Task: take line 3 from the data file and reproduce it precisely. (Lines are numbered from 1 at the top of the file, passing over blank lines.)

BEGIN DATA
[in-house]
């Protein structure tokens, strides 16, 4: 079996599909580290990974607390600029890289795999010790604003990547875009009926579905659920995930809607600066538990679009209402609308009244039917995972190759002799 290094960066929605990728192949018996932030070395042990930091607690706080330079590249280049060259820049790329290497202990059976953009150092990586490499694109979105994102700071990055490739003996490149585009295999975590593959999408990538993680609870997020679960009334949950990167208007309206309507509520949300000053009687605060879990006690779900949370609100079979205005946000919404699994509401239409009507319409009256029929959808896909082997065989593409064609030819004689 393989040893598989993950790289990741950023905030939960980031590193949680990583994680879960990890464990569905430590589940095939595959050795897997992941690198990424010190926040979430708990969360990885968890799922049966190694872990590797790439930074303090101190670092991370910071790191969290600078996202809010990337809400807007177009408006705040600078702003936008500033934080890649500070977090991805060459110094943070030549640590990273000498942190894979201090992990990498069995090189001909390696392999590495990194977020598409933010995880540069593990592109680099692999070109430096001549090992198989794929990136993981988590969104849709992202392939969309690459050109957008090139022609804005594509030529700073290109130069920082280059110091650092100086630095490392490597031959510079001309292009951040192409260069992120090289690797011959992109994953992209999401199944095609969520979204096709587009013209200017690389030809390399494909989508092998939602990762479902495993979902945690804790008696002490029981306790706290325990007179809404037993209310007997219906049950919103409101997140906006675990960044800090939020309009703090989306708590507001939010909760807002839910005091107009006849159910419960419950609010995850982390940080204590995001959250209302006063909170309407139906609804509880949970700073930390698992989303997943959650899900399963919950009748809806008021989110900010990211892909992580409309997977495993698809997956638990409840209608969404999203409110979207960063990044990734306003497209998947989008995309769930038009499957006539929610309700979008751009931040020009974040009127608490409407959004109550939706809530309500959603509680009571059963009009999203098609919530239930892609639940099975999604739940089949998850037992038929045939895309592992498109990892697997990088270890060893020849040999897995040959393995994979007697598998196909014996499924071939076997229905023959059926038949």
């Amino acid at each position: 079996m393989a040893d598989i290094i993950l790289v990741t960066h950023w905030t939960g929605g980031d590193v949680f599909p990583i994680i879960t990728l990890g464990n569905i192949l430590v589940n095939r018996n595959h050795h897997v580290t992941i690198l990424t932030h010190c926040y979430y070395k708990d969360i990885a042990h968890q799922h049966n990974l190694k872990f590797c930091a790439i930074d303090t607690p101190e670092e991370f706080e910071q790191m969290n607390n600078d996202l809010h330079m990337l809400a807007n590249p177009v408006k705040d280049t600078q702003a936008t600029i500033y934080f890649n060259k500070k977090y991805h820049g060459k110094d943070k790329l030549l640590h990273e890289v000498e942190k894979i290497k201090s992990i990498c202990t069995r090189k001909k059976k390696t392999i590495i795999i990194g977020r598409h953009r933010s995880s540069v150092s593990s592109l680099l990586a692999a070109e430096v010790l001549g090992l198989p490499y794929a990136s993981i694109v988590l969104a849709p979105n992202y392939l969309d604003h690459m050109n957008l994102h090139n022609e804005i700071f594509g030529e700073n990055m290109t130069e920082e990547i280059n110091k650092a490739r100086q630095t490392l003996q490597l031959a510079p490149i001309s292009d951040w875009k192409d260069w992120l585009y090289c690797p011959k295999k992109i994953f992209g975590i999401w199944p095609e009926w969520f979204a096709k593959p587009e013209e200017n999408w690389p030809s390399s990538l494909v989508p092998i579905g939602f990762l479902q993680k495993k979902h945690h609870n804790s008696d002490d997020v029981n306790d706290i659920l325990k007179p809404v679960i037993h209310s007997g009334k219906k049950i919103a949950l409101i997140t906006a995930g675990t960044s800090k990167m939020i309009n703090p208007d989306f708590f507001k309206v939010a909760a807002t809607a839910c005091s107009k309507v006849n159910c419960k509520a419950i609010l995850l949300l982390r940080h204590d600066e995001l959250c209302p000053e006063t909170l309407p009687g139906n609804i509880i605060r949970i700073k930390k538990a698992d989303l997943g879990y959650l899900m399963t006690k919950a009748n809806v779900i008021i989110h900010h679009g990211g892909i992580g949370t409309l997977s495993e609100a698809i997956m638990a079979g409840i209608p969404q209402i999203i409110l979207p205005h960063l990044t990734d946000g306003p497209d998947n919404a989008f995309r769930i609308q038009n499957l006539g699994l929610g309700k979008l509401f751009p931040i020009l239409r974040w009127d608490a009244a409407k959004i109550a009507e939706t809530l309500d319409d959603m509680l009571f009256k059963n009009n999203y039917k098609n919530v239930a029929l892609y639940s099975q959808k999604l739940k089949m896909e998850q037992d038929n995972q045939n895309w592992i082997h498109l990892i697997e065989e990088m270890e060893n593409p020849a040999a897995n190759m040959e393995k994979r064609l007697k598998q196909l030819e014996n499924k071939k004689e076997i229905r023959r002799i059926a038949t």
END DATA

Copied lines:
């Amino acid at each position: 079996m393989a040893d598989i290094i993950l790289v990741t960066h950023w905030t939960g929605g980031d590193v949680f599909p990583i994680i879960t990728l990890g464990n569905i192949l430590v589940n095939r018996n595959h050795h897997v580290t992941i690198l990424t932030h010190c926040y979430y070395k708990d969360i990885a042990h968890q799922h049966n990974l190694k872990f590797c930091a790439i930074d303090t607690p101190e670092e991370f706080e910071q790191m969290n607390n600078d996202l809010h330079m990337l809400a807007n590249p177009v408006k705040d280049t600078q702003a936008t600029i500033y934080f890649n060259k500070k977090y991805h820049g060459k110094d943070k790329l030549l640590h990273e890289v000498e942190k894979i290497k201090s992990i990498c202990t069995r090189k001909k059976k390696t392999i590495i795999i990194g977020r598409h953009r933010s995880s540069v150092s593990s592109l680099l990586a692999a070109e430096v010790l001549g090992l198989p490499y794929a990136s993981i694109v988590l969104a849709p979105n992202y392939l969309d604003h690459m050109n957008l994102h090139n022609e804005i700071f594509g030529e700073n990055m290109t130069e920082e990547i280059n110091k650092a490739r100086q630095t490392l003996q490597l031959a510079p490149i001309s292009d951040w875009k192409d260069w992120l585009y090289c690797p011959k295999k992109i994953f992209g975590i999401w199944p095609e009926w969520f979204a096709k593959p587009e013209e200017n999408w690389p030809s390399s990538l494909v989508p092998i579905g939602f990762l479902q993680k495993k979902h945690h609870n804790s008696d002490d997020v029981n306790d706290i659920l325990k007179p809404v679960i037993h209310s007997g009334k219906k049950i919103a949950l409101i997140t906006a995930g675990t960044s800090k990167m939020i309009n703090p208007d989306f708590f507001k309206v939010a909760a807002t809607a839910c005091s107009k309507v006849n159910c419960k509520a419950i609010l995850l949300l982390r940080h204590d600066e995001l959250c209302p000053e006063t909170l309407p009687g139906n609804i509880i605060r949970i700073k930390k538990a698992d989303l997943g879990y959650l899900m399963t006690k919950a009748n809806v779900i008021i989110h900010h679009g990211g892909i992580g949370t409309l997977s495993e609100a698809i997956m638990a079979g409840i209608p969404q209402i999203i409110l979207p205005h960063l990044t990734d946000g306003p497209d998947n919404a989008f995309r769930i609308q038009n499957l006539g699994l929610g309700k979008l509401f751009p931040i020009l239409r974040w009127d608490a009244a409407k959004i109550a009507e939706t809530l309500d319409d959603m509680l009571f009256k059963n009009n999203y039917k098609n919530v239930a029929l892609y639940s099975q959808k999604l739940k089949m896909e998850q037992d038929n995972q045939n895309w592992i082997h498109l990892i697997e065989e990088m270890e060893n593409p020849a040999a897995n190759m040959e393995k994979r064609l007697k598998q196909l030819e014996n499924k071939k004689e076997i229905r023959r002799i059926a038949t």